Title: The Bourne Legacy
Director: Tony Gilroy
What is probably most interesting about The Bourne Legacy is just how insidious is its portrayal of covert American government operations. But then a franchise is a franchise and things have been getting increasingly nasty during the preceding three Bourne movies. Strangely this film is not based on a Robert Ludlum book, but on a story of the same title by Eric Van Lustbader, yet without a Jason Bourne and without Matt Damon.
While Jeremy Renner does a pretty good job as a replacement Bourne, for an action/drama movie The Bourne Legacy is something of a stop/start affair. There is a complicated and lengthy intro where the evil Col Byer (Edward Norton) decides to eliminate a number of loyal covert operatives, thanks to the mess that the previous Bourne has created. And after some complexities and spy/babble and various bits of high speed shoot-em-up action, there is a much too long climactic and chaotic chase through the streets of Manila.
As with the previous stories, most of the film is a hunt. Aaron Cross (Renner), is on the run with the lovely Dr Marta Shearing (Rachel Weisz), which adds just a hint of romance and definitely the option to continue the franchise. While the whole exercise seems like an acceptable thriller, it smacks more of a sound business move. Thankfully the wisely chosen Renner and Weisz are up to the task.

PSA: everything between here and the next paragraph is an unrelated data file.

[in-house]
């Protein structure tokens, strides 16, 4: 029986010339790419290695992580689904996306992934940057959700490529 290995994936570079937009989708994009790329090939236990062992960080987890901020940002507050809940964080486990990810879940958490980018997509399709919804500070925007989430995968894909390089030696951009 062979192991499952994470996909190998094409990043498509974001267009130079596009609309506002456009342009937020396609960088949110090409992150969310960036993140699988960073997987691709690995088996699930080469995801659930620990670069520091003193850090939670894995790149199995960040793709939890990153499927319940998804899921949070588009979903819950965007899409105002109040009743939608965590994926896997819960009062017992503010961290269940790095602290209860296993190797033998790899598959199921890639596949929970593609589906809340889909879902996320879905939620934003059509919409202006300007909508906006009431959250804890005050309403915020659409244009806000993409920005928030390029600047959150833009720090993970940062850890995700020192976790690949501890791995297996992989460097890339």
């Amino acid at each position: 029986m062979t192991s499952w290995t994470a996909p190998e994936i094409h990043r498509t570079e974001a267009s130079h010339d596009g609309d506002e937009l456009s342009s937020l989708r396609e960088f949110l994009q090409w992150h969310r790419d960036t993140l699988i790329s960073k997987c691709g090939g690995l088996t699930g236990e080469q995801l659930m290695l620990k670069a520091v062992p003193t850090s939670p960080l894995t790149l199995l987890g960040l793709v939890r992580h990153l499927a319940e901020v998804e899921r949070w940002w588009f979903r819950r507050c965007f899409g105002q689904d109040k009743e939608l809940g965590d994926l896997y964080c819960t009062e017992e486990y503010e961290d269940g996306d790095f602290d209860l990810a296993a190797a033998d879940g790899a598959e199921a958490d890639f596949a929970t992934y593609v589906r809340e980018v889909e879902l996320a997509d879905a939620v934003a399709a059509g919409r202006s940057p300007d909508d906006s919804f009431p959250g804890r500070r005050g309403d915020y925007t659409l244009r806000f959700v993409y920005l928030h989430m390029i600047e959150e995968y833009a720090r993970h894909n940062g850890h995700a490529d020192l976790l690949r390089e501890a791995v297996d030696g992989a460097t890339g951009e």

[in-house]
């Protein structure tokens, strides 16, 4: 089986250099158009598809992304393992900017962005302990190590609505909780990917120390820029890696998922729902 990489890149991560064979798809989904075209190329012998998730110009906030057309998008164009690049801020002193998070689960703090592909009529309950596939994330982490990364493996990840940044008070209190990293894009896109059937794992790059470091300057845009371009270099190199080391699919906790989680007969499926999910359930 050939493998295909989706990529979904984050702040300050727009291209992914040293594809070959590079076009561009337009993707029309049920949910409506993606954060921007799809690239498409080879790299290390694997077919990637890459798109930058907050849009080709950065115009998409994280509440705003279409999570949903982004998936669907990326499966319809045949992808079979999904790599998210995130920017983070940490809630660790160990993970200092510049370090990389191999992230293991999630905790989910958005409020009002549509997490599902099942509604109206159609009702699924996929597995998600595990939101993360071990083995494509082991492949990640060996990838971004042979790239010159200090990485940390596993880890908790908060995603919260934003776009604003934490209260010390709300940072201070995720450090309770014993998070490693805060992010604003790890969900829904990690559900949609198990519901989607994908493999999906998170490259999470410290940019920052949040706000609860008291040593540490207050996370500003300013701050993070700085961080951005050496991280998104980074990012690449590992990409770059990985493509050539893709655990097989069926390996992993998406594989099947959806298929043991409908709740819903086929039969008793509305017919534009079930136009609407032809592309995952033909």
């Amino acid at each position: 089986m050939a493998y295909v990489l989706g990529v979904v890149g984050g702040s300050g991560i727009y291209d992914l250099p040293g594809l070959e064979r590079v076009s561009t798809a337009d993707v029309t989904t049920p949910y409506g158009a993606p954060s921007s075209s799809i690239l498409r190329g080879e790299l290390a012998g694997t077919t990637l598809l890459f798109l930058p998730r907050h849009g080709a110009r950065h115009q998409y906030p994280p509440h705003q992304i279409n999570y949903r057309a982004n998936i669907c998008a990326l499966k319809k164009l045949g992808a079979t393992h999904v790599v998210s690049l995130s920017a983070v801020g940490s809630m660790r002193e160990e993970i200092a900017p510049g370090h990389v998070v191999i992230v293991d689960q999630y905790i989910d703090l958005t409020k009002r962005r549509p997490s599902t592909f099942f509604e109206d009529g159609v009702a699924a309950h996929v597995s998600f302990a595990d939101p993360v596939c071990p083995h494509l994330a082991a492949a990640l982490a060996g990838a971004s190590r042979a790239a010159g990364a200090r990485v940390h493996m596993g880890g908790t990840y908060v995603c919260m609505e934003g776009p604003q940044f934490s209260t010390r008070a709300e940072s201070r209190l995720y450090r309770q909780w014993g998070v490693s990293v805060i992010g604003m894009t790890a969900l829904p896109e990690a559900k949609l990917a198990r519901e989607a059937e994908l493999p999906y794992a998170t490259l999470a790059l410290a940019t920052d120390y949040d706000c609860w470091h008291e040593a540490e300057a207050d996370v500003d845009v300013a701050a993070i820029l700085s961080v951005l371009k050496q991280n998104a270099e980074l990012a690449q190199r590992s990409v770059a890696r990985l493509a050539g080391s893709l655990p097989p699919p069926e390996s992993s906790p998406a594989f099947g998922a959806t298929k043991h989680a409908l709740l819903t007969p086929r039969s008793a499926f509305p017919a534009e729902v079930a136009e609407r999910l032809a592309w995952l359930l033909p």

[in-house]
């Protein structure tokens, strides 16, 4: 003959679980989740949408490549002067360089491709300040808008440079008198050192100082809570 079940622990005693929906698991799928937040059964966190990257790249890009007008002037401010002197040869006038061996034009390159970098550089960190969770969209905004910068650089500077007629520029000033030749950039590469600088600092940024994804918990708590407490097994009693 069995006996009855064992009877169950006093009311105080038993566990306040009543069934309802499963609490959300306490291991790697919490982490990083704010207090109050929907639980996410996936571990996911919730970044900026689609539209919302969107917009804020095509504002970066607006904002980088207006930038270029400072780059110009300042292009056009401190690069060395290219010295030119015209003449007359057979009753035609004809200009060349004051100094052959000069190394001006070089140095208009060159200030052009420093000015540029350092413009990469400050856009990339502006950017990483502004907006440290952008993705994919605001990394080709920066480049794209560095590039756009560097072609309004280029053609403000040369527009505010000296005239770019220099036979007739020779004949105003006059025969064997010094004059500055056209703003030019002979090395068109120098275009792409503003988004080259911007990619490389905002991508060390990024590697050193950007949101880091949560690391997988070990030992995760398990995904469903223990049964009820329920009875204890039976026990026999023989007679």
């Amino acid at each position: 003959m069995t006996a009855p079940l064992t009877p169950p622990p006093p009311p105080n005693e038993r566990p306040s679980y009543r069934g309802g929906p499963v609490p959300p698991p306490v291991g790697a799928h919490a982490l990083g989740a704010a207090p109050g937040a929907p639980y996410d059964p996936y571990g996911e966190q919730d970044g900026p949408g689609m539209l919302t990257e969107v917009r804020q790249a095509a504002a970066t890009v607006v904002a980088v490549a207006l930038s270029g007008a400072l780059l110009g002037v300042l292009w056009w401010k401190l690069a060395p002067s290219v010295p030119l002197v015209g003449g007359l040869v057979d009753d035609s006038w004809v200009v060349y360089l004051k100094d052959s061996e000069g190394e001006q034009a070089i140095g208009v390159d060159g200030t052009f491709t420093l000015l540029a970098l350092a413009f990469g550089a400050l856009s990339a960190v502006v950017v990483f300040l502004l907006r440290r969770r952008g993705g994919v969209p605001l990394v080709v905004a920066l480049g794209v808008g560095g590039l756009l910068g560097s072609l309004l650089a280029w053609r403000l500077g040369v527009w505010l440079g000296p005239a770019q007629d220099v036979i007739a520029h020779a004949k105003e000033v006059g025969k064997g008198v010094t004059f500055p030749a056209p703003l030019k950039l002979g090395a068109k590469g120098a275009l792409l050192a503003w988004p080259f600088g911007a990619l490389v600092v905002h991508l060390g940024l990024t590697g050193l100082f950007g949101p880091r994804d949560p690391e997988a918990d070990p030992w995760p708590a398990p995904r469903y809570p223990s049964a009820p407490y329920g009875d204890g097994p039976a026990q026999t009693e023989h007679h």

Title: Hope Springs
Director: David Frankel
Meryl Streep has shown for more than thirty years her determination to take on as wide a variety of dramatic and comedic movie roles as one could fit in a lifetime. And following her recent award-winning turn as the steely Margaret Thatcher, she has grasped a very different downbeat acting opportunity in Hope Springs. While it is a romantic comedy of sorts, it is certainly not dumbed down in the current fashion. It is actually quite serious and touching, as it delves into that strange American taboo of reigniting the flame of sex and intimacy in a tired and long term marriage.
Streep is reunited with director David Frankel, following their more successful work together in The Devil Wears Prada, and while the script by Vanessa Taylor does carefully peel back the layers of Streep's role as a fastidious and frustrated wife, this is a long way from her best work. Compared to her role in Mama Mia, this is a much more interesting sociological study of aging Americana love.
Kay (Streep) and crabby Arnold Soames (Tommy Lee Jones) have drifted apart over their thirty year marriage, but somehow Kay convinces her reluctant husband to take time out to visit Great Hope Springs in Maine, and to attend sessions with seasoned sex therapist Dr Feld (Steve Carrell in a very uncomedic role). The film proves to be largely yet another showcase of Meryl Streep's considerable talents, with Jones and Carrell mostly along for the ride.
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